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Wed Jan 16 22:02:40 CET 2013

Time for the difficult questions

I like abstract interpretation.  I like autodiff.  But is using a
typed language really necessary for straightforward DSP code?

Requirements:

- Polymorphism: abstract algorithms over types (scalar floats, ints, doubles,
  vectors, matrices, processess)

- Some control over expansion/inlining

- Multiple interpretations of code: direct eval, DSP code, GUI code.

- Straightforward generation of C code


Up to now I've been using Haskell for this, but is it really a good
choice.  Maybe it is better to go for Scheme?

Would it be useful to start a small project to see if it makes sense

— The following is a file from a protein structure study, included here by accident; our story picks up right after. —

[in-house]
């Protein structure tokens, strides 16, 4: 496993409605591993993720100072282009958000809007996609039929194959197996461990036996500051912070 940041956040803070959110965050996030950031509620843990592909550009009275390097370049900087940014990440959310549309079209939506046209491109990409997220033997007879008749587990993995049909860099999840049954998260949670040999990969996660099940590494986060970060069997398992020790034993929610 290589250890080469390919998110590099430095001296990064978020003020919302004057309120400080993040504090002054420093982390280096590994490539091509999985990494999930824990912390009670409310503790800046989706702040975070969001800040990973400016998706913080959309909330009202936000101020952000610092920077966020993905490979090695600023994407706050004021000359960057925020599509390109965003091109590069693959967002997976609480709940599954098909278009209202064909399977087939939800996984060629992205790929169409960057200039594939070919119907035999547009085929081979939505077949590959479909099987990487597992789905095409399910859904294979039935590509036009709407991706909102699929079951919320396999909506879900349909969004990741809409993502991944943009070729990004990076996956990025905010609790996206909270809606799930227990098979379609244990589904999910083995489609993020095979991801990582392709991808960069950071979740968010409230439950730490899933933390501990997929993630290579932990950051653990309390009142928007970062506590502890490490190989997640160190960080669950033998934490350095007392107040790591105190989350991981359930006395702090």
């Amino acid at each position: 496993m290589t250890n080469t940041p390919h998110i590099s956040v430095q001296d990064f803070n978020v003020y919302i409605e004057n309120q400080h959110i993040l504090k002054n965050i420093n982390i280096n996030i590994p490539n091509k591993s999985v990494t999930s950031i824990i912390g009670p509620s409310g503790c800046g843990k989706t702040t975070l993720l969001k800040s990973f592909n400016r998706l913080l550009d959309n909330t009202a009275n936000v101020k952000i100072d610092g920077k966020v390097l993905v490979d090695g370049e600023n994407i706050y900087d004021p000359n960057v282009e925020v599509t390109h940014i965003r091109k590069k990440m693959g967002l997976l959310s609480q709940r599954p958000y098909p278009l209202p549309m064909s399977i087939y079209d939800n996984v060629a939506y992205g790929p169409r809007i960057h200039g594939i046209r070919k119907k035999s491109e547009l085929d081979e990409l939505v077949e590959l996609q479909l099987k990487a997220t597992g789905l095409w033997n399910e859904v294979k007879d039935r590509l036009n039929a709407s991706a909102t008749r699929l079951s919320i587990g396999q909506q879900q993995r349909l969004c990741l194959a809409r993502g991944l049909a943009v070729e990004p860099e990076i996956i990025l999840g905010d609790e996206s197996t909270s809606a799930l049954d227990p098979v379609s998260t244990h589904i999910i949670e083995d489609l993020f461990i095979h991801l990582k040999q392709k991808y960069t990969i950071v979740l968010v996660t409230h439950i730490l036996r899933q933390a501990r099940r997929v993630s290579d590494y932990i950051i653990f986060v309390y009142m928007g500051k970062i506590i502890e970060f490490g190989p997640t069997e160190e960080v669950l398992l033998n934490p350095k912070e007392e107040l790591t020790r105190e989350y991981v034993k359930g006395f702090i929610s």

to do AI in Scheme?  The most useful part of the Haskell experiments
has been modeling of dataflow graphs with state abstracted away.  This
should be straightforward to do in Racket.

Trouble here is how much time is this going to take?

Main disadvantage of Haskell is the inflexibility of the type-level
tricks.  Sometimes it is just too hard to make something work that is
straightforward to do using direct metaprogramming.



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